La ciénaga concerns two related families passing a hot summer in the northwestern province of Salta, where all the films are set. The adults recline by a rank pool, preoccupied with drink, while kids of various ages play, flirt, and fight with one other, or go out hunting on their own. In the midst of this commotion, a sort of spectre emerges in the form of a conversation two mothers have about taking a car trip through the mountains to Bolivia , so as to buy cheaper school supplies for the year ahead. For no particular reason, it just seems like a stupid idea in which someone or everyone involved must die. Yet as the plan is finally dropped, the atmosphere of imminent disaster remains. You know at least one has to occur, because there are just too many lining up to happen.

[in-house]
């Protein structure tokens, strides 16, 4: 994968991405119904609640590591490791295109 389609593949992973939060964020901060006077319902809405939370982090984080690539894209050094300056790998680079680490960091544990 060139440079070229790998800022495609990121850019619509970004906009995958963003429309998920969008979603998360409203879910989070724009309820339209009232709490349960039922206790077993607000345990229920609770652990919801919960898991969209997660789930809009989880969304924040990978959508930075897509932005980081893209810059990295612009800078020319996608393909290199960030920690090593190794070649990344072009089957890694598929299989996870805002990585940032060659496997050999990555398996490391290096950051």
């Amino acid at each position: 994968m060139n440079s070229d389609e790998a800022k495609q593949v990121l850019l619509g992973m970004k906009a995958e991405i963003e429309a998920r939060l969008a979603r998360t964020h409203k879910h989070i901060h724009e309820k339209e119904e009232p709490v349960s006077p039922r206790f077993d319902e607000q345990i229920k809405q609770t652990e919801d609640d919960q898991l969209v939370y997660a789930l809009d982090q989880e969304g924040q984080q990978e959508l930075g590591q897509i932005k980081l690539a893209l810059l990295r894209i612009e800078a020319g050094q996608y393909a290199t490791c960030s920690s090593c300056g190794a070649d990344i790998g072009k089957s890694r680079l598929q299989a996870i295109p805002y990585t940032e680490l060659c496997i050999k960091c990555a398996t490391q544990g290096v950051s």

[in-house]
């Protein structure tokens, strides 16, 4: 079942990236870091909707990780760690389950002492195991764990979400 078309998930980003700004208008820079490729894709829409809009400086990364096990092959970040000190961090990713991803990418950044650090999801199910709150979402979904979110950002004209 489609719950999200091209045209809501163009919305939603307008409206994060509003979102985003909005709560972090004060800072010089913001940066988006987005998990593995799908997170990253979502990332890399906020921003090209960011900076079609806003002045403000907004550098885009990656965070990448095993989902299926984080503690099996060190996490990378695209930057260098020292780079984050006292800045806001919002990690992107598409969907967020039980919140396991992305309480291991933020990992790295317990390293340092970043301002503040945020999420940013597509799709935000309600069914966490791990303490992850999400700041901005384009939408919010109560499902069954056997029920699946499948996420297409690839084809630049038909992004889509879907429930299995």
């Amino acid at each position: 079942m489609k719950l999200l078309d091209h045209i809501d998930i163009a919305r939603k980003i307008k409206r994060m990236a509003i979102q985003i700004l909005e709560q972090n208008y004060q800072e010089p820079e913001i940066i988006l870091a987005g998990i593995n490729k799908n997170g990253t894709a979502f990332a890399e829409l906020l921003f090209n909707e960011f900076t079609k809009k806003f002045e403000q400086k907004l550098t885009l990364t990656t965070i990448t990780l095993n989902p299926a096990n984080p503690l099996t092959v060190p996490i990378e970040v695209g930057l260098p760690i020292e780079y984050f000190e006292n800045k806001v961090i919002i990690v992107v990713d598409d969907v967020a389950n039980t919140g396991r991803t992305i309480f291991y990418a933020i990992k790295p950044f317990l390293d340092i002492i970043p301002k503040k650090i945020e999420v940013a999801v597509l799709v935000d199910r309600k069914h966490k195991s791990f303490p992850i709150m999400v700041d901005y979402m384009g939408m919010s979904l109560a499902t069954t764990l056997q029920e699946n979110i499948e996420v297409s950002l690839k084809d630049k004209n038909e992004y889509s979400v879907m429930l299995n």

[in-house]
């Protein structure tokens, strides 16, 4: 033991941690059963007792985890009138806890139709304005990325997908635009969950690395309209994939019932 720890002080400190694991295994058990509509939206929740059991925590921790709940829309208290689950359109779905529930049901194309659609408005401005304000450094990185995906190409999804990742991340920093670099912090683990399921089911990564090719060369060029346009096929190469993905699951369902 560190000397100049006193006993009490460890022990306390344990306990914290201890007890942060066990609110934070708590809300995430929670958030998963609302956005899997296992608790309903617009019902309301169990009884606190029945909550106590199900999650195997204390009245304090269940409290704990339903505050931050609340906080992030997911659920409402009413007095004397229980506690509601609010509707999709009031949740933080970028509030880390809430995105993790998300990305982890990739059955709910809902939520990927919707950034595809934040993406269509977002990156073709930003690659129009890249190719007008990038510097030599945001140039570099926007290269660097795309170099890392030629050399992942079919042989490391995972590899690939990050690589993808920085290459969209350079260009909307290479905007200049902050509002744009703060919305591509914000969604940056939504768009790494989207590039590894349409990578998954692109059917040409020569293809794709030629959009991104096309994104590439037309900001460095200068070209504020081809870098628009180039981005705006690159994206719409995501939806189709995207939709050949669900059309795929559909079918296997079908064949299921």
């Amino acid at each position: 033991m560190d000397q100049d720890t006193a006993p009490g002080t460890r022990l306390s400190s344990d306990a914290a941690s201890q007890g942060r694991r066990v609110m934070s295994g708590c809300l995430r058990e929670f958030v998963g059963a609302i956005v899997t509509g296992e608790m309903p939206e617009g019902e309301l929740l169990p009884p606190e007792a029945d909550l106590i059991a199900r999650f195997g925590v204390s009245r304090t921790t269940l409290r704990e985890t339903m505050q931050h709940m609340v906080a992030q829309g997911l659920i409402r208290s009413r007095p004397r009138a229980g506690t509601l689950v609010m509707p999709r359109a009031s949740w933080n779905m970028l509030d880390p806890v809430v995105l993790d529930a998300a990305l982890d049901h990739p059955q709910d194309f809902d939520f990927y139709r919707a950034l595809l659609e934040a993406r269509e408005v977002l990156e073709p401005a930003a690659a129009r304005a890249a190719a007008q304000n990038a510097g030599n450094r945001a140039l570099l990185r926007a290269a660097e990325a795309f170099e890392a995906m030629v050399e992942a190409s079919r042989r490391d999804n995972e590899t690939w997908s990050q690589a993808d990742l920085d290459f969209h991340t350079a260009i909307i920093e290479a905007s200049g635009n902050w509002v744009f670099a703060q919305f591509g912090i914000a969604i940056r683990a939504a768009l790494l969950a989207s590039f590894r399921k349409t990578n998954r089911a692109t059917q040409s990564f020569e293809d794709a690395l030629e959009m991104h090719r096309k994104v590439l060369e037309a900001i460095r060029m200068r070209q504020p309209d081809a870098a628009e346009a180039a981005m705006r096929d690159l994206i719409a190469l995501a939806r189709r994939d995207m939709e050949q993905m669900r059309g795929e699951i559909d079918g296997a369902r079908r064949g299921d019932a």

The Holy Girl is a similarly crowded and frenetic movie in style, one in which an old hotel virtually assumes the role of main character. The story covers a week-long medical conference held there, and involves waiting around for a few different scandals to come to a head or not. Chief among them is the business between Amalia (María Alche), the heroine of the title, and Dr Jano (Carlos Belloso), the man who felt her up in the crowd. Amalia becomes fixated on the married doctor and, in a lively paradox, feels herself called to save him from sin. Jano is speaking at the hotel where Amalia lives, but her beautiful mother Helena (Mercedes Morán) runs it, and has her own designs. It might all be a passing fever for the girl, but the infatuation, which serves as an outlet for her precocious mind and religious sense, could mark a dark transformation. Near the end of the film we see the initial street performer – his quirky, spooky music played by conducting his hands in the air above a Theremin – bewitching adults in the hotel. The spirit, as it were, moves in.